Fresh bid to redevelop Asia’s biggest slum Dharavi in Mumbai
Mumbai city news: Last year, the Rs22,000 crore global tender to revamp 178 hectares of Dharavi slum fell flat as it attracted no bidders all five times.mumbai Updated: Jun 27, 2017 11:15 IST
After five failed attempts in 2016 with no bidders to redevelop four sectors of Dharavi — India’s largest slum — the Dharavi Redevelopment Authority (DRA) has come up with a new proposal to divide these four sectors to 13 sub-clusters and float tenders for the same.
The reason—in view of the present real estate slowdown, builders are not in a position to bid for big sectors. “Our feedback says that we may get bidders for smaller sub clusters,” said a senior DRA officer who did not wish to come on record.
Last year, the Rs22,000 crore global tender to revamp 178 hectares of Dharavi slum fell flat as it attracted no bidders all five times. Hence, the DRa has now decided to go the sub-cluster route.
Pankaj Kapoor, CEO, Liases Foras, a real estate research firm, also seconded the sub cluster formula on the grounds that that the monetary position of the real estate sector is not good. “Builders are cash-strapped and not in a position to undertake such a massive project. The work at Dharavi involves not just construction of buildings, but also laying down of new infrastructure. Sub clusters may attract builders,” said Kapoor.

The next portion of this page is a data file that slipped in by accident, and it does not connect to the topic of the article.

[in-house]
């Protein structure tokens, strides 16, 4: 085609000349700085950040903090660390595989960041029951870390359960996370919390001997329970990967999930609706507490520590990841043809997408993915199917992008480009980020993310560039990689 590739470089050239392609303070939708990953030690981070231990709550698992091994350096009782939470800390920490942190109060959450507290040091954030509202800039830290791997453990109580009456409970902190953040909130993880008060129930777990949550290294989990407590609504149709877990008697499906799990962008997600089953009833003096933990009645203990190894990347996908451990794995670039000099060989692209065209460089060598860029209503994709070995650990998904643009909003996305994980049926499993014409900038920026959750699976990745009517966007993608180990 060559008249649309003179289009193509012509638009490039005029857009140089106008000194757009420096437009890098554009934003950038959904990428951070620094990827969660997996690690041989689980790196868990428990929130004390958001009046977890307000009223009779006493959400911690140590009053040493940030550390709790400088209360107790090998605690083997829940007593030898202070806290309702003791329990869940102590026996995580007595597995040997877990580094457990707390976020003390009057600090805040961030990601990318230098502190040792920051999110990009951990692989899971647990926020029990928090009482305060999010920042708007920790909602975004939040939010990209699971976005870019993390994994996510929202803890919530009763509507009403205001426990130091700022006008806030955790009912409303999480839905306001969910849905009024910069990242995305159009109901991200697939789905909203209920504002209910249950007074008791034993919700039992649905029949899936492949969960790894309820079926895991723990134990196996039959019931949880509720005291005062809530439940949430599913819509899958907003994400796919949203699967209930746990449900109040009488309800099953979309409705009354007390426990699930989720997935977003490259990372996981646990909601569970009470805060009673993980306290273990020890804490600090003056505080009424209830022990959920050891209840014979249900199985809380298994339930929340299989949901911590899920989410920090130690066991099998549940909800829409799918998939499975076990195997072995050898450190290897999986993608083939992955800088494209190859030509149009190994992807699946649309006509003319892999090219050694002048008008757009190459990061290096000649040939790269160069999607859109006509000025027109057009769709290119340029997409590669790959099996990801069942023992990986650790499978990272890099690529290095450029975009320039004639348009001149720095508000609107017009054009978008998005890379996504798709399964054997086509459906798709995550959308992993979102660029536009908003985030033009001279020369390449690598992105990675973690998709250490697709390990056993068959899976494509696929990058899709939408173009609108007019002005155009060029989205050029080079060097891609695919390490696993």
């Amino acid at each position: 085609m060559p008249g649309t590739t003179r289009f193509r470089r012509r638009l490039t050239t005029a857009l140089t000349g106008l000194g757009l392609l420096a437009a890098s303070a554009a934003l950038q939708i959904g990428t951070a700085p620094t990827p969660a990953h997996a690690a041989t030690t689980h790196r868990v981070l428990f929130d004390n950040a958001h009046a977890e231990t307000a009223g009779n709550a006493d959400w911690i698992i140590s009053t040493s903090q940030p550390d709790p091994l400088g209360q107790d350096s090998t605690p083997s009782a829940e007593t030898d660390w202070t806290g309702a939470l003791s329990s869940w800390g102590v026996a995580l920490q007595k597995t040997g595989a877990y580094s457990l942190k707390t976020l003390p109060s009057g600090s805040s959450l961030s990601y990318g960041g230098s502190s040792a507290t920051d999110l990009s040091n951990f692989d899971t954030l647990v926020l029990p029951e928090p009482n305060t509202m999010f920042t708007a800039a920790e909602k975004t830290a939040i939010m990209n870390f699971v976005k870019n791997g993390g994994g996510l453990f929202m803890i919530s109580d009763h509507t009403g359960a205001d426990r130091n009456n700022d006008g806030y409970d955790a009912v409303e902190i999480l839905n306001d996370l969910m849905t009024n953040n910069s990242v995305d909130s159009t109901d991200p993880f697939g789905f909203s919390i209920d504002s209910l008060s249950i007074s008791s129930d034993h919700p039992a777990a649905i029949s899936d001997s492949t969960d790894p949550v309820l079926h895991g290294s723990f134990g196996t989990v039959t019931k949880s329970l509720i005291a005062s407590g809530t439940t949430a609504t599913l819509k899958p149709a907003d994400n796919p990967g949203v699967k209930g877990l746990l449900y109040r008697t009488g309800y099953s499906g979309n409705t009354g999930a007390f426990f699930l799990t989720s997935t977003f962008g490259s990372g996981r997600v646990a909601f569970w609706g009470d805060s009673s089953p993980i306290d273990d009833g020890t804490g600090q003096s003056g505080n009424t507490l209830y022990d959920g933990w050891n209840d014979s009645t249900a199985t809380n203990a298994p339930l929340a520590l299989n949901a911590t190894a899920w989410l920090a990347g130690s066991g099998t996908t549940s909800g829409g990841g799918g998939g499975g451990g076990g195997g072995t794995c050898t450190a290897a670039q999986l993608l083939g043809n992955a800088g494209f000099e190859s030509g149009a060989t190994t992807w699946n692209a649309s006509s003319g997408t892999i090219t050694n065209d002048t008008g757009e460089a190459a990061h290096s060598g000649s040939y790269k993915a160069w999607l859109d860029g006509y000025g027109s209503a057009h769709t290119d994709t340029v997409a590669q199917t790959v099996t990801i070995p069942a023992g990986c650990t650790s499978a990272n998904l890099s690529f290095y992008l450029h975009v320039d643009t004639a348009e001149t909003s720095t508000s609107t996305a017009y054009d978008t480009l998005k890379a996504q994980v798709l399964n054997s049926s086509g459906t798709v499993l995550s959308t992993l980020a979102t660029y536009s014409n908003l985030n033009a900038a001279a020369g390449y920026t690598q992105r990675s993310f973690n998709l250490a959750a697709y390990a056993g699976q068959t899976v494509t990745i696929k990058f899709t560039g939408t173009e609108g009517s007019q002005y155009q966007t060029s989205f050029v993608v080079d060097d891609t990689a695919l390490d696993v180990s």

In hopes of creating a plush township in place of dense slums, Dharavi was divided into five sectors. One sector was handed over to Maharashtra Housing and Area Development Authority (MHADA). The remaining four sectors will now be subdivided into 13 parts and tenders will be floated for each separately. The builder will need to rehabilitate the existing slum dwellers in his sub sector, apart from creating the entire infrastructure, like building roads, laying water and drainage lines as well other amenities.
However, resident associations are not convinced and have accused DRA of just experimenting with the project sans any result. “From the last 13 years, we are just given promises of shifting to new a environment, but nothing substantial has been achieved till date. Instead of a fixed concrete programme, all we see are new experiments,” rued Raju Kode, President, Dharavi Bachao Samiti.
The Dharavi revamp faced lot of problems since their inception in 2004. The two main hurdles included the eligibility factor where it was found that 63 percent people in sector 3 were found to be non-eligible, and the other was the large scale pull out by the developers due to the flip flop stance by the government.